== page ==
Erm, it’s a little bit early for New Year Resolutions, isn’t it?
No, it’s never too early to plan and the nights are drawing in, M&S have Christmas cards on sale and North Korea have changed their time-zone so it’s good enough for me.
Especially when you realise that, according to latest research, the average person spends 110 minutes per day, yes PER DAY, worrying. No, I don’t put myself down as average but I am way below the average. I like doing things. Lots of those things are drink-related but they are still activities, of a social nature. (Research has also found out that drinking less minimises the chance of having a hangover. No, honest, people are PAID to do this. Wish I was.) (Get on with it and stop complaining: Ed.)
Laughter helps release endorphins, which are similar to morphine and heroin so that helps tranquillises and builds the immune system.
So, how do we stop the anxiety that seems to grip us at this time of year (or, according to recent research, every day)? Here’s some hints from a non-worrier:
Turn off your mobile
Honest, you are not that important. And checking to see if you have an email every five minutes won’t make emails come quicker. If it’s attached to your work email, which recent research suggest it might be, just look at it every hour. Or every two hours and not after six. Or even five.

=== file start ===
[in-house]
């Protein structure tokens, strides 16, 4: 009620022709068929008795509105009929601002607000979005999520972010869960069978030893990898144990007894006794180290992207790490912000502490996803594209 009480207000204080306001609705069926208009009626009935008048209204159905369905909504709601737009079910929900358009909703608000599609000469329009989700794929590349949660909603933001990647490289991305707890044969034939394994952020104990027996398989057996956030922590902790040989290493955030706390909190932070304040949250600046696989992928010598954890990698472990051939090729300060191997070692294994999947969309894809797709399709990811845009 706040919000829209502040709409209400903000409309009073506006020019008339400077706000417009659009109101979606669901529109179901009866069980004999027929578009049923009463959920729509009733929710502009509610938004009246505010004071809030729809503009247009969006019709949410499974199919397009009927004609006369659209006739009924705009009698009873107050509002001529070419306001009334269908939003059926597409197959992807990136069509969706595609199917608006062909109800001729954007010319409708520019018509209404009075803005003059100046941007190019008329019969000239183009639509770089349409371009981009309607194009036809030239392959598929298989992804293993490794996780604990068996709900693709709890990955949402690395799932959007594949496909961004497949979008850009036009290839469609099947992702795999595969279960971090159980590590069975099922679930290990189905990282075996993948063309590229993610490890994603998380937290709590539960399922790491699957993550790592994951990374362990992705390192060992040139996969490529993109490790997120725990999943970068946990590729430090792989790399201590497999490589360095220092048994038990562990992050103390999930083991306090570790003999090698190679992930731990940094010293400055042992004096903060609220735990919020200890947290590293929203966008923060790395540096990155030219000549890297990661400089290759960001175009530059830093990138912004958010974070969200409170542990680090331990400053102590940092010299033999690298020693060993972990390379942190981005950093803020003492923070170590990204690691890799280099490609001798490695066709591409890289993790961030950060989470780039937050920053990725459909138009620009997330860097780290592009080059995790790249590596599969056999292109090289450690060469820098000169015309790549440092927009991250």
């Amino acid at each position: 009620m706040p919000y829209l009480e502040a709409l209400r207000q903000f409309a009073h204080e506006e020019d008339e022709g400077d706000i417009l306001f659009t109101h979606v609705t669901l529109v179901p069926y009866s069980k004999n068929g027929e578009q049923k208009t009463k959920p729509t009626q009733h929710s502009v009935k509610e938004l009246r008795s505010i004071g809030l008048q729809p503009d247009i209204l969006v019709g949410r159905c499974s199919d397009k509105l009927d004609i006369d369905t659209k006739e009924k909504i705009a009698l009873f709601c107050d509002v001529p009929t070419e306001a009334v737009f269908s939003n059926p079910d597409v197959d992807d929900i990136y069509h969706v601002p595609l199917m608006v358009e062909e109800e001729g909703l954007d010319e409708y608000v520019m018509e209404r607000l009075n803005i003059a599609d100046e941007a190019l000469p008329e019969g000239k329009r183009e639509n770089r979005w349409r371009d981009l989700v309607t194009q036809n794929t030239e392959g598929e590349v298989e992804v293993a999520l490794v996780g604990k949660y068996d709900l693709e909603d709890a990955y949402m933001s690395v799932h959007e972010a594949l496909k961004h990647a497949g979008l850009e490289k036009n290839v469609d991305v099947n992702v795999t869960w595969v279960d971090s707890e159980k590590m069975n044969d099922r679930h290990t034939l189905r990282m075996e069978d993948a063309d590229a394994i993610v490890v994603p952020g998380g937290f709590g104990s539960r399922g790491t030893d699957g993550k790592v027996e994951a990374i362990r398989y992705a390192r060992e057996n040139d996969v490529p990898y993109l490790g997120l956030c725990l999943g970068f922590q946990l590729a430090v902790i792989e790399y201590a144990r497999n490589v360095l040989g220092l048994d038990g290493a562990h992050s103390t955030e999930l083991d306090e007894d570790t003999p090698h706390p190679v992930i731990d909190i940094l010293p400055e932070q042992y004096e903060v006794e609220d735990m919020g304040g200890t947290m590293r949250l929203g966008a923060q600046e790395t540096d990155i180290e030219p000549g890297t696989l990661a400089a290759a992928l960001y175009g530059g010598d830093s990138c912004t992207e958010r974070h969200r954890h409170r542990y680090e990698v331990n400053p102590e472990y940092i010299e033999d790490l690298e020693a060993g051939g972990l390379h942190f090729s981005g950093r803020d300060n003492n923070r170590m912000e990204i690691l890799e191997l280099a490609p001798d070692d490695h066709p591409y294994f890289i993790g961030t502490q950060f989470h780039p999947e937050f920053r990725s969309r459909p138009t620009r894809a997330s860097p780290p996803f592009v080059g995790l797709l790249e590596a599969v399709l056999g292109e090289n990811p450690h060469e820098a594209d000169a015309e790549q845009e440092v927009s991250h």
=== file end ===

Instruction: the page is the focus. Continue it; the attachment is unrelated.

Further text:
Emails: how to reply
Emails are nattering fish-wives that constantly want you to reply, respond, react, want to throw yourself under a passing bus so… Have a new policy towards them. Develop your new protocol based on some neat ideas others are using. When away, the auto-reply should say “I’m on holiday now so any email you send will be immediately deleted. If you want some action, you’ll need to get in touch with somebody else.”
And when CC’D have an auto-reply that says “Thanks for CC-ing me in this email, as it’s obviously not important, I won’t look t this until Friday after 15.00. If I have erred here and the email is important, try calling me.”
No, they are not too polite but there are a number of companies that now actually do this and have found they make their people more effective and efficient.
And emails are for confirmation and only for outward messages. Unless you are emailing others who read this…
(I once auto-responded to an auto-respond and immediately put my auto-respond on just to see if I could generate perpetual motion. I lead a sad life.)
TV rots your brain
So, read. Go to the theatre (and turn that darned phone off), the cinema, anything but endless TV.
And if watching TV can impact upon what grade you get at school, just think of how its rotting your older brain. And that’s just an hour a day. Cut out an hour.
Then there is rolling news… Well, it’s seldom happy stuff and, to be honest, you can’t influence most of it. So, why do you bother? And if it’s rolling, it’s only telling you what you already know every quarter of an hour. Just watch it at ten o’clock, like old people do. Or don’t even watch it at all, like old and wise people do.